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Roger Ebert is arguably the world's most famous living film critic. In the late 1970s it was both he and Gene Siskel, two Chicago-based newspaper film critics, that hosted the television movie review show Sneak Previews. And like that, suddenly movie reviews started to become pop culture. Without Sneak Previews there likely wouldn't have been an Entertainment Tonight or today's crushing wave of celebrity/movie/television news, reviews and opinion. The modern age of infotainment -- both the good and bad aspects of it -- owes its origin to Siskel, Ebert and public television broadcasting.
By the time Siskel and Ebert left Sneak Previews to start their syndicated At the Movies show, the duo's rating system for a movie, the thumbs up or down, had become universally known. Since his partner's death in 1999, Ebert has continued to review movies, provide film commentary and host his own annual film festival where he interacts with his fans. In 2003 Ebert was diagnosed with thyroid cancer and underwent surgery. After the successful removal of the tissue, Ebert was then diagnosed with cancer in his jaw. Several operations followed, forcing the prolific movie reviewer to withdraw from the public venue of co-hosting his weekly television show with Richard Roeper but not from reviewing movies for his longtime publisher, the Chicago Sun-Times. And while the cancer may have taken away Ebert's ability to speak, eat or swallow, it hasn't slowed what he has to say about film. Indeed, while the Roger Ebert that lives in the real world may be silent, the man who speaks about movies is creating more of his writing than ever before.
In the latest issue of Esquire, writer Chris Jones profiles today's Roger Ebert. Instead of wanting us to pity what he's lost, Jones shows us a man who is at no loss to discuss what moves him about filmmaking. "There is no need to pity me, he writes on a scrap of paper one afternoon after someone parting looks at him a little sadly. Look how happy I am," writes Jones in his seven-page article on the Esquire site.
In the about-to-become fifteen years that I have been writing about movies, I've never had the opportunity to meet Roger Ebert. I know that the man knows of Coming Attractions; he had linked to the old CA several times and said nice things about it. I recall that, shortly after I took the original Coming Attractions offline back in 2003, someone related to me a story by a reader of the site. That person had been so upset that CA had disappeared that he wrote to Roger Ebert to ask if he could do something about it. A not-so-tiny part of me did the emotional and mental equivalent of a gulp when I found out that Ebert had actually answered the question. In his reply Ebert told the fan that it was my choice to do with the site what I wanted to do with it; that was the way life works and instead of being angry and upset about losing something you loved, instead remember it but don't dwell on its absence. It strikes me that Ebert's long-ago answer to that fan of the old CA, made around the time his cancer was first diagnosed, also mirrors his unbroken spirit about his own life. I don't know if I would be able to feel or act like he does in the face of his adversity but he's not letting it stop what he's the best at doing. To me, that's the mark of one's passion, and not just for life but for living.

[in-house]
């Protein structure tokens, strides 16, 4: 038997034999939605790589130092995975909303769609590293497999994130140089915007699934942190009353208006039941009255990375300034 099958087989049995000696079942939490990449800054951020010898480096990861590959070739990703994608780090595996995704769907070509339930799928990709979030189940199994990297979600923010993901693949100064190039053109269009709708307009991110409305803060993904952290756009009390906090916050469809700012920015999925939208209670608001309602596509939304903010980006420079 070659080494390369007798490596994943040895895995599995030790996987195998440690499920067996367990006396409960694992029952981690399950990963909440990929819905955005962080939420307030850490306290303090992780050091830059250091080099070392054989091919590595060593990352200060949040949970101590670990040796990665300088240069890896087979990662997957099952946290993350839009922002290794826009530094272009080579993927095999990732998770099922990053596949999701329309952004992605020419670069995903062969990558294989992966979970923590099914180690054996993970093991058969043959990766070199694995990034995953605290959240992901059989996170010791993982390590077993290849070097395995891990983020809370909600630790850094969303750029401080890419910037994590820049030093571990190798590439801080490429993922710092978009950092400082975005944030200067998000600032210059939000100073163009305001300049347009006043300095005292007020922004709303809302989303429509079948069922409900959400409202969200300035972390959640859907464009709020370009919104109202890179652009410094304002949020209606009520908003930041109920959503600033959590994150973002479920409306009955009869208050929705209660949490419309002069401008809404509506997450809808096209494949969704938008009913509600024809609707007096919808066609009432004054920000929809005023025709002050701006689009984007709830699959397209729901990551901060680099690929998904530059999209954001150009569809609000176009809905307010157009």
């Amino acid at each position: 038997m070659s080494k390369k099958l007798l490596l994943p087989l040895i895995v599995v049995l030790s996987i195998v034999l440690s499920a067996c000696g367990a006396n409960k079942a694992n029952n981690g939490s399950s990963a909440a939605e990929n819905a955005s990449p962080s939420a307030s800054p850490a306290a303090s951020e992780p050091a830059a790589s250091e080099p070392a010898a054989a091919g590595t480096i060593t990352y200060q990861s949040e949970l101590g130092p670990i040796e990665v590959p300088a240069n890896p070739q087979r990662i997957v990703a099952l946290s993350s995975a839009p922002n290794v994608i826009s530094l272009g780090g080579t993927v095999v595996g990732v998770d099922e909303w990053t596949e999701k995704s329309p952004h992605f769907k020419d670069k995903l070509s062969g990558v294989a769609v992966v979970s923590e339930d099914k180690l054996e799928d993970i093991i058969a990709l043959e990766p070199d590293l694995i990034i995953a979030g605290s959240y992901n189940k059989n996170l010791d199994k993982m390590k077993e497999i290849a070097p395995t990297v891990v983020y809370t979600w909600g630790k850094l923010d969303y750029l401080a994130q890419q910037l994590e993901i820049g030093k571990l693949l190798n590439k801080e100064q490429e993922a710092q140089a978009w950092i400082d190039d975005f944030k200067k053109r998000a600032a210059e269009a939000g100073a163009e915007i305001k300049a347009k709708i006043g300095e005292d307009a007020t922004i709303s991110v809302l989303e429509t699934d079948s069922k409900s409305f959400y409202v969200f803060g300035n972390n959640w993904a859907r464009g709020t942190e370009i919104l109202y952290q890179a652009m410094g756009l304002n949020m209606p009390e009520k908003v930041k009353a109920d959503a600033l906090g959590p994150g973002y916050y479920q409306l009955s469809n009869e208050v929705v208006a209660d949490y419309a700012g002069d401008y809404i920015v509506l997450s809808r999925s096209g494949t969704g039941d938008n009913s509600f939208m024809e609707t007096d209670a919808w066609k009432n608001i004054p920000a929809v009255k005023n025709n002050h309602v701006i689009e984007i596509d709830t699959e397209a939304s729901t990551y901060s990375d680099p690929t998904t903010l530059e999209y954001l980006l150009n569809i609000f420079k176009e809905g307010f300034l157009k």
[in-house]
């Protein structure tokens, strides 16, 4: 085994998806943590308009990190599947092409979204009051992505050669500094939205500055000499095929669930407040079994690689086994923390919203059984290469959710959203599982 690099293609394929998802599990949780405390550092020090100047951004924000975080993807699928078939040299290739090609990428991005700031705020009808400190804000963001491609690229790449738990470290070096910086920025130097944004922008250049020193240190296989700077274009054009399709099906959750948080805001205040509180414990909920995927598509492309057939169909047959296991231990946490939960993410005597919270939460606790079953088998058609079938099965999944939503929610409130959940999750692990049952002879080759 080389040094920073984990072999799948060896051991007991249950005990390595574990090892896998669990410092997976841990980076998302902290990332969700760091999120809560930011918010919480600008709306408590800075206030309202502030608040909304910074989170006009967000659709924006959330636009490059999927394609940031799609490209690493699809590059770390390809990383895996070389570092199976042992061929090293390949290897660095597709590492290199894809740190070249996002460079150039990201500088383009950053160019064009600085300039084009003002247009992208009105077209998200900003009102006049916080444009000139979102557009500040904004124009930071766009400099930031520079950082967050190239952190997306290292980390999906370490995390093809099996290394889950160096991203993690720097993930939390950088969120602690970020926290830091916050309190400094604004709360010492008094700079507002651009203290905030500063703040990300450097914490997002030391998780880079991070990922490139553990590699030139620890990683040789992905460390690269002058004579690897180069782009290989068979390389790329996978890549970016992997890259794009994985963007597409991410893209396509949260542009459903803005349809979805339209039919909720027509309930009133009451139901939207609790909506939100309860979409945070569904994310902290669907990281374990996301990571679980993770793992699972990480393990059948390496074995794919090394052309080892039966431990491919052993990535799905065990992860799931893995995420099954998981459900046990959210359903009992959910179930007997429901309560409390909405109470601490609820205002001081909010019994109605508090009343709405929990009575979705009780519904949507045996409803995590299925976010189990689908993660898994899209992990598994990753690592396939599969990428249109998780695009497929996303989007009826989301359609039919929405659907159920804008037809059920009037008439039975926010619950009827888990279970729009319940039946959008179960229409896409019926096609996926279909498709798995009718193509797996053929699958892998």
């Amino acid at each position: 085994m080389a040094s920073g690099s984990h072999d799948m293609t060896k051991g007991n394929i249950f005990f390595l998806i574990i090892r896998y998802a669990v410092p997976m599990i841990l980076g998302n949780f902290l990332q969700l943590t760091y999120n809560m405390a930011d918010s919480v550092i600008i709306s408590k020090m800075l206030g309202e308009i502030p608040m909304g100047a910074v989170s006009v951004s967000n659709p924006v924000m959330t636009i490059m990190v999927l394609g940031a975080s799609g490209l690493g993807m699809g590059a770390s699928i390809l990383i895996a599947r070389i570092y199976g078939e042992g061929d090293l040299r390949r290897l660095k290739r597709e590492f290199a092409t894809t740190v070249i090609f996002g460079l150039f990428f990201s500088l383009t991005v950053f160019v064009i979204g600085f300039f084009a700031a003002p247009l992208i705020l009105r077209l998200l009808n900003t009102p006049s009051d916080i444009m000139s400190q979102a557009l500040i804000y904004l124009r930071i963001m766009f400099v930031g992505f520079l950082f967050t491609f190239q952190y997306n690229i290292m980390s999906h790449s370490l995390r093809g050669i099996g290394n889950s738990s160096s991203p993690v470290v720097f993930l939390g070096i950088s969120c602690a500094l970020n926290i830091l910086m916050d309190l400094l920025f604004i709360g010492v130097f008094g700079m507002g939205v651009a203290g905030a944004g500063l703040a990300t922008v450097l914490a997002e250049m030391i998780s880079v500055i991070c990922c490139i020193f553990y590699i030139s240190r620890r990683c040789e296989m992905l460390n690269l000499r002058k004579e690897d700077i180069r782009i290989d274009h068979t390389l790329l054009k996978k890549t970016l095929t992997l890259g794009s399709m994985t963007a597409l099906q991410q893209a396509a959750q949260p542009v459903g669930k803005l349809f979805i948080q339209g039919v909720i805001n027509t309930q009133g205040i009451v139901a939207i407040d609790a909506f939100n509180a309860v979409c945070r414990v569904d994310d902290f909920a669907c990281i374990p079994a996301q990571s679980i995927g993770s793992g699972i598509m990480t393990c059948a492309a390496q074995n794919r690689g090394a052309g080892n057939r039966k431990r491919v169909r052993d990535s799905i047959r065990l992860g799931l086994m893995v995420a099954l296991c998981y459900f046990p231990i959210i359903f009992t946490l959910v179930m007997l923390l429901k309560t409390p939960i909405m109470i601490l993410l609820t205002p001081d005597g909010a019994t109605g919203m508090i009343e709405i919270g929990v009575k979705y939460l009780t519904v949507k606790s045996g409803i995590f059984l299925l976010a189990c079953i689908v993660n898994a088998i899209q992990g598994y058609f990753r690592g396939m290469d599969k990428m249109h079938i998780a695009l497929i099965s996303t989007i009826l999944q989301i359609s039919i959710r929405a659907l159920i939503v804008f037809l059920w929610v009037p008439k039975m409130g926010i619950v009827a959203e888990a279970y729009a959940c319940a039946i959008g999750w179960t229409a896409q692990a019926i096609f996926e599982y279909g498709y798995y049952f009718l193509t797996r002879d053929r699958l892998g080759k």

These days, when I think of the name Roger Ebert, the definition of who he is and what he represents has changed at the quantum level. The Esquire article provides an excellent view of that man as he exists today.
Roger, if you ever get the chance to read these words, I've got two things I'd like to say to you: thank you for loving movies the way that you do and thank you for being a role model for a human being. Reason number two is always more important but reason number one is pretty cool, ain't it?
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